Stealth Driverless Cars without Visible Light?

Goyal will team with MIT to advance DARPA’s Invisible Headlights program, which uses thermal emissions as a primary data source for autonomous vehicle navigation

By Emma Silva for Center for Information & Systems Engineering

Vivek Goyal, Professor (ECE) and a CISE Faculty Affiliate, recently received a Defense Advanced Research Projects Agency (DARPA) subaward for his work in connection with the agency’s Invisible Headlights program. Professor Goyal is working under an award to MIT entitled, Super Headlights: Superconducting Nanowire Detectors for Passive Infrared Sensing.

The DARPA Invisible Headlights program has a very ambitious goal—to utilize thermal emissions as a primary data source for autonomous vehicle navigation. Using passive thermal emissions to navigate an unmanned vehicle has never been done before, and it is being attempted by Professor Goyal’s group in coordination with a team of researchers from MIT and several other institutions.

Prof. Goyal is working with MIT and other collaborators to develop single-photon detectors capable of recognizing passive thermal emissions. The innovation would allow autonomous navigation in darkness and underground.

The BU team, led by Goyal, will focus on the development of data processing, modelling, and theory for the project. Karl Berggren, Professor of Electrical Engineering at MIT, leads the overall team and will focus on hardware, specifically the creation of the single-photon detectors needed to recognize these passive thermal emissions.

The sensors that the project will utilize must be able to sense longwave infrared light that is far beyond human perception. The sensors will have high spectral sensitivity, allowing them to recognize a wide range of light spectra. Sensors like this would have the ability to extract material properties, how much air the light has gone through to reach the vehicle, and properties of that air.

Objects on Earth emit light constantly. An example within human perception is when we see a glow from something that is hot. This is due to the fact that when an object is very hot, there is not only a lot of emitted light, but that light is mostly in the visible spectrum. When objects are less warm, there is less light emitted, and most of the light is at wavelengths that humans cannot see.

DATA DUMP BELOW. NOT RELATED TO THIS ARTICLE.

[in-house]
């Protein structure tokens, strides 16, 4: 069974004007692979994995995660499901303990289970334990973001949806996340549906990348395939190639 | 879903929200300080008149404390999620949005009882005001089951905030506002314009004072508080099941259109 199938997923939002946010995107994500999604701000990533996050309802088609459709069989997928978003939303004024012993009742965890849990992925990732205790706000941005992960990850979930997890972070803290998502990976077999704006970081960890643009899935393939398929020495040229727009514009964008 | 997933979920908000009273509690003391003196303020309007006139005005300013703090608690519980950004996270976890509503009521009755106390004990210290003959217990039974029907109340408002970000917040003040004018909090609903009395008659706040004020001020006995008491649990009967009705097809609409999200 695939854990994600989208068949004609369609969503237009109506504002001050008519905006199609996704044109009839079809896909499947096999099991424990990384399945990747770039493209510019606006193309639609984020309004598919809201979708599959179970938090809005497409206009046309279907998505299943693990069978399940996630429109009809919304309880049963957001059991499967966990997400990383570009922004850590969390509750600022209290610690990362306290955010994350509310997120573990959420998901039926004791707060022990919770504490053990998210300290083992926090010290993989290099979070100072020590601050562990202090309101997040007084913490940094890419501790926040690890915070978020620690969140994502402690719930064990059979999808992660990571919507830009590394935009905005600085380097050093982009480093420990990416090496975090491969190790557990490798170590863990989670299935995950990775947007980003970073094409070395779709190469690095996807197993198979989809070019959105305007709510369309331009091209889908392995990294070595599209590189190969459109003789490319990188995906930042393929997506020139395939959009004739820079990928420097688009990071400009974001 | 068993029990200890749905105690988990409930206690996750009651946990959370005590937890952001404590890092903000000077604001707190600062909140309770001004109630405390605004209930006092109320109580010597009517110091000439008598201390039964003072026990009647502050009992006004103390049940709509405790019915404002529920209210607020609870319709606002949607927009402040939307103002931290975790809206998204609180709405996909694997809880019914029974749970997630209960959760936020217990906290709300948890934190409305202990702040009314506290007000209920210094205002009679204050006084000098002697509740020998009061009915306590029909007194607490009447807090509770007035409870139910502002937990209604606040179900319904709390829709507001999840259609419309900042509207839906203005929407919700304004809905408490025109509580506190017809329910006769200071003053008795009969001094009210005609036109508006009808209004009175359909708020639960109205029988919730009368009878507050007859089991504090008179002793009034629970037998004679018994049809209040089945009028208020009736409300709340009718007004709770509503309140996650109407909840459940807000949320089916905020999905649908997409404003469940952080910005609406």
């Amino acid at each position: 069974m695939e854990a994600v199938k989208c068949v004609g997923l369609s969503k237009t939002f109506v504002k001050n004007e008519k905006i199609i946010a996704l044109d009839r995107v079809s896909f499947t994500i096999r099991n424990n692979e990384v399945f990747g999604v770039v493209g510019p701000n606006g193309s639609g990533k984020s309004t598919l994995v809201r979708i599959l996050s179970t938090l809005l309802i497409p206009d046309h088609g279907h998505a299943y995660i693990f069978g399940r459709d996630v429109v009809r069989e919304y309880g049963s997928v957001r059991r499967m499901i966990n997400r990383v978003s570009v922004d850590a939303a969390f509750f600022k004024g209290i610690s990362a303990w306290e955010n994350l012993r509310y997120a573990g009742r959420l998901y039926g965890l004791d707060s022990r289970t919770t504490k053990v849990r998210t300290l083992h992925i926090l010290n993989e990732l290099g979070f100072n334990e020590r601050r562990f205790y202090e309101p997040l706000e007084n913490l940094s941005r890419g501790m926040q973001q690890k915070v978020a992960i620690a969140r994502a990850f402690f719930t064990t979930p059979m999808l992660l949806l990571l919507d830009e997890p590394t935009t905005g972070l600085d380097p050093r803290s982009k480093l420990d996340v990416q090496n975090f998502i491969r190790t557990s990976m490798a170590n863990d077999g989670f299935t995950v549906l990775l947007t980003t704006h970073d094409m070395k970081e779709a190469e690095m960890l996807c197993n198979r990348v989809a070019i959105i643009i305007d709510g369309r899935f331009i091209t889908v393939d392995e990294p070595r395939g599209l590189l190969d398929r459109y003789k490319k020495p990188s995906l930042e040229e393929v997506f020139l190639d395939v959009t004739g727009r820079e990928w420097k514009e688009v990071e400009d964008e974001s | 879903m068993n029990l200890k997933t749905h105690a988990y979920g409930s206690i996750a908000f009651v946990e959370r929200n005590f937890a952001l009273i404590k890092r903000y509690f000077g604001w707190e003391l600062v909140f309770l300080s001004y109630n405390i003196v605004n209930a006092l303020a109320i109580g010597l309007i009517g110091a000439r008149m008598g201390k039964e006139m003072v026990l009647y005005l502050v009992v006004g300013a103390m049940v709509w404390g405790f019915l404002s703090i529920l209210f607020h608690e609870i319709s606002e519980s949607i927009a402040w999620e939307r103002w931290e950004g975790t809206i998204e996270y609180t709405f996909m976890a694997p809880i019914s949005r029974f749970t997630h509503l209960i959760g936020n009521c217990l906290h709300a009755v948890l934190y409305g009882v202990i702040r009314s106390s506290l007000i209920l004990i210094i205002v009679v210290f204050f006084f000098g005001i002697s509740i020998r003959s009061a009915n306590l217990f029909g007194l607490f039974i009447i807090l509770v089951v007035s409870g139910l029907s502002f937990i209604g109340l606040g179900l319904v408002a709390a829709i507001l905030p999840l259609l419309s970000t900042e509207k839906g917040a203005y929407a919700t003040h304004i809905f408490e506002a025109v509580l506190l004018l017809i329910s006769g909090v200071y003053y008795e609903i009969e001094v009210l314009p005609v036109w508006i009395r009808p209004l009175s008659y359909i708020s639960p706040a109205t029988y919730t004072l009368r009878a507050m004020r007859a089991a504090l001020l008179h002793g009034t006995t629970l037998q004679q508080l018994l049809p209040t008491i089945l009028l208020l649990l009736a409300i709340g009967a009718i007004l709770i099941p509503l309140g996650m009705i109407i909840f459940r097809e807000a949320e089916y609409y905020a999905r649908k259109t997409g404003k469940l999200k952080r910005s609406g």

Nature gives an example of navigating using passive thermal emissions that are not visible to humans; specifically pit vipers. These snakes are able to see prey, even in the dark, due to the fact that their vision extends to much longer wavelengths. Goyal’s team is trying to create methods that are similar to this capability of pit vipers.

Goyal hopes that the project will be able to analyze and discover what could be possible within the realm of headlight-less autonomous navigation. The first phase of the project will focus on these discoveries, and to what extent passive thermal emission navigation may be possible. The second phase will focus on the development of detectors that would be capable of enabling thermal emission navigation.

The MIT team led by Berggren has worked together for years developing technologies within the family of superconducting nanowire single-photon detectors.

Goyal believes that the most evident application for this technology once developed is defense systems. The ability for unmanned vehicles to navigate themselves discreetly without any sort of headlights would be especially useful for military activity. “Due to the cost and complexity of implementing this sort of technology, it is likely it would be far from mainstream usage,” Goyal said.

Taking a step back, advanced sensors like this could be applied to a plethora of industries, such as environmental monitoring. The distinct accuracy of these sensors could render them useful in potentially detecting chemical pollutants from factories or tracking changes in greenhouse gas compositions that could enable scientists to further understand climate change.

The work being done on this project is extremely novel. “This is a project that has a lot of science to it that is not that well known, making it very exciting for me and for my colleagues,” says Goyal. “It poses uniquely open-ended challenges.”